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Personalized maps are creepy

The latest technological expansion of Google Earth has a new layer of complexity added to its program that caters to the individual. This program has also pushed Google forward in an almost creepy way.

The updated mapping of the satellites responsible for the three-dimensional rendering on the Google Earth map now allows Google users to create their own personalized maps that focus on their preferences and favorite places.

Most importantly these maps will update in real time, providing current views of selected locations. For instance searching for a theater on the map will show every theater in the area while fading out any extra roads and landmarks.

On top of this feature, pictures that are taken of businesses will also be available to show users the interior of various locations on their personalized maps. New information is updated so quickly that during a test conducted by Google engineers the team was able to witness an eclipse as it happened over Australia.

The eclipse was able to be witnessed because of WebGL, a technology that renders graphics rather than taking photos that get downloaded to a server. As a result, graphics can be more complex and show more details rather than just being a flat image.

Now instead of relying on the Google street view van to drive by every few years, the software will be frequently updated with images from a variety of sources, including both satellite photos and pictures posted online by individual users.

What comes off as creepy with this update is the fact that Google maps save every scrap of information it can about places you frequent or look-up. Search history is not safe from the eyes of Google maps.

To ensure that the bases are covered in this scenario, Google went as far as editing the privacy policy to allow user information to be pulled across products. While the gathered information is relevant to a more accurate map, this also means that Google has access to all of the personal information that users might not want them to have, including personal photos.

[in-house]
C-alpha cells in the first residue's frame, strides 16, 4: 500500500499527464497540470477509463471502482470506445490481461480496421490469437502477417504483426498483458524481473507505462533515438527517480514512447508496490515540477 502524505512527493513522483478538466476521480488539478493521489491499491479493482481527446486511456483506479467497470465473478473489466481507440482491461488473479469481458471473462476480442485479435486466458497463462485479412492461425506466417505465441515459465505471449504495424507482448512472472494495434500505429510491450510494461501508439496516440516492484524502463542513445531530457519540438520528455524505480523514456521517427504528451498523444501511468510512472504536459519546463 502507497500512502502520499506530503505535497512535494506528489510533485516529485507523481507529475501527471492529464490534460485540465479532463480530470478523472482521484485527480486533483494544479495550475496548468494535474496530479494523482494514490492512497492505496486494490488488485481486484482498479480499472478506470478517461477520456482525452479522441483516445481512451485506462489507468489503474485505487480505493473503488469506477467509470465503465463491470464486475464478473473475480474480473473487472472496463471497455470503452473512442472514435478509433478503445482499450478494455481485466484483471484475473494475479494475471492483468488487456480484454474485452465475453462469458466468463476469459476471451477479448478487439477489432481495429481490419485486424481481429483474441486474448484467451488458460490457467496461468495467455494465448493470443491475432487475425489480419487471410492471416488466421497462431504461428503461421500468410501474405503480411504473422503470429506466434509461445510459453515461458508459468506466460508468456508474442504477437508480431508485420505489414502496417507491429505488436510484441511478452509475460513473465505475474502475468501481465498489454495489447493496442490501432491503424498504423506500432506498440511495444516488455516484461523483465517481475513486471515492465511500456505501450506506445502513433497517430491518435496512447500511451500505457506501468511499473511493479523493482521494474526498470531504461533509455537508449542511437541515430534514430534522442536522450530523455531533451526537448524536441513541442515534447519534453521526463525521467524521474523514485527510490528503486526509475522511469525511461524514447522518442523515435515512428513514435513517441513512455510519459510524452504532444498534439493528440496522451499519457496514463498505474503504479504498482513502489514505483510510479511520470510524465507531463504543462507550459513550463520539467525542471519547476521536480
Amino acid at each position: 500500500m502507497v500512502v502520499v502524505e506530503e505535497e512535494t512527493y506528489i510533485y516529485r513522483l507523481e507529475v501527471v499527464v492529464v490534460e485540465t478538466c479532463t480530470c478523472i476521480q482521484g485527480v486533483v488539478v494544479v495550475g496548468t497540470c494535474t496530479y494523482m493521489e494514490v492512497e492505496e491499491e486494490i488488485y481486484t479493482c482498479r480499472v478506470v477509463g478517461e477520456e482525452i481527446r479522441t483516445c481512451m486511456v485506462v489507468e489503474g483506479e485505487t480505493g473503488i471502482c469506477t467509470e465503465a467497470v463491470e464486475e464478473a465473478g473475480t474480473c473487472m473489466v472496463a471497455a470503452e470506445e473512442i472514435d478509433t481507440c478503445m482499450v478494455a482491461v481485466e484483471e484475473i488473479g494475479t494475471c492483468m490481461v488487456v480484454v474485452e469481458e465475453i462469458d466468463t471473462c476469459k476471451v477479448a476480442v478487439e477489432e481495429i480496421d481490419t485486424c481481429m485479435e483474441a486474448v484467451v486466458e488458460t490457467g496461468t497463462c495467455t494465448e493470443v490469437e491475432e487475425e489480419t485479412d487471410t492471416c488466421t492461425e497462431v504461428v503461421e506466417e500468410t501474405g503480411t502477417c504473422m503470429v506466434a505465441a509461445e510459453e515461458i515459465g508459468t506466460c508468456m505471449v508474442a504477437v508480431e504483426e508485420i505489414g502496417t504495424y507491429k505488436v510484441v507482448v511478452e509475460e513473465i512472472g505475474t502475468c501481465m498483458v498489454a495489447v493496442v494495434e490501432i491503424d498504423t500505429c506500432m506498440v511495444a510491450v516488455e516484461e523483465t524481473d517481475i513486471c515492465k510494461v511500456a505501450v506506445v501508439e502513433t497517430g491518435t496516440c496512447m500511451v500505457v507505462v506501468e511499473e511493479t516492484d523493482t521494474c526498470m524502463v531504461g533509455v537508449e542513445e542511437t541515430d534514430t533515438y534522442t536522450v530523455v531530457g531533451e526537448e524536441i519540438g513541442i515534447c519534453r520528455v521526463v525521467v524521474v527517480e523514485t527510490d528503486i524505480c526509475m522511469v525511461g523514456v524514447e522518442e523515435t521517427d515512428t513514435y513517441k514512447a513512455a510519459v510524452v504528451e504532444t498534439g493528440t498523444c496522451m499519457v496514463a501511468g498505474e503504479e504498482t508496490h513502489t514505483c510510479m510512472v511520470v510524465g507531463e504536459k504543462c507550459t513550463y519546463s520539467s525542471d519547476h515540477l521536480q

This new update is an interesting way to make finding directions a lot easier with the use of the map applications that are already on most smart phones. Plus, if a search is a business that has closer locations to the starting point, then it will be easier to find. However, the concern is with the amount of information that is gathered for this update.

If Google truly wants this update to be accepted by the users there needs to be an option to choose whether or not they would like to use it. Judging from comments posted on the New York Times website, not a lot of people are excited to have their personal information being so easily compiled. Users are very happy with the GPS that Google provides but allowing access to their personal information is where the line is drawn.

This update is going to be slowly released to those who attended the release announcement and anyone who signs up for an invitation through Google maps. Anyone thinking about this service should really think hard if they want Google to have access to their browsing information.

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